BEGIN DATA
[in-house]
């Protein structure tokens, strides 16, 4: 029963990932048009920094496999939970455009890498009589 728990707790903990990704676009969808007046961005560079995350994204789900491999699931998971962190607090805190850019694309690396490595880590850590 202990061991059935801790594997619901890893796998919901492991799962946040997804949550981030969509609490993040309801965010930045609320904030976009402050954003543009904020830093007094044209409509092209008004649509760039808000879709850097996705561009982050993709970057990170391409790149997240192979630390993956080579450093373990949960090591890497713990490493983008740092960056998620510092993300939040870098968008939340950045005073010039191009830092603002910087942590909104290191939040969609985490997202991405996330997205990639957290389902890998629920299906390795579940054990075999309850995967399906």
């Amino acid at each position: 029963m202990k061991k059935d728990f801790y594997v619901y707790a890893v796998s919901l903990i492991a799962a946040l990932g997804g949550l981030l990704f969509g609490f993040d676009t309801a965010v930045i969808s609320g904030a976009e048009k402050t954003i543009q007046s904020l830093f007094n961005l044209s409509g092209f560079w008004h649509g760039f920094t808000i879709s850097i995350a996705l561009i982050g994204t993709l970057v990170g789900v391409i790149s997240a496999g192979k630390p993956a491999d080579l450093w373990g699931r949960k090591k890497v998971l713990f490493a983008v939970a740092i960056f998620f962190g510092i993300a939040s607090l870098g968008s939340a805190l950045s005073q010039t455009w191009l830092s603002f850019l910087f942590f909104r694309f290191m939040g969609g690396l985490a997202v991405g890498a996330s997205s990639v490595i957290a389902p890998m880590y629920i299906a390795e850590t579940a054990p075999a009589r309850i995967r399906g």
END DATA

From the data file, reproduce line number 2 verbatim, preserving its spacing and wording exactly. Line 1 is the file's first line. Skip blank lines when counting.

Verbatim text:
């Protein structure tokens, strides 16, 4: 029963990932048009920094496999939970455009890498009589 728990707790903990990704676009969808007046961005560079995350994204789900491999699931998971962190607090805190850019694309690396490595880590850590 202990061991059935801790594997619901890893796998919901492991799962946040997804949550981030969509609490993040309801965010930045609320904030976009402050954003543009904020830093007094044209409509092209008004649509760039808000879709850097996705561009982050993709970057990170391409790149997240192979630390993956080579450093373990949960090591890497713990490493983008740092960056998620510092993300939040870098968008939340950045005073010039191009830092603002910087942590909104290191939040969609985490997202991405996330997205990639957290389902890998629920299906390795579940054990075999309850995967399906």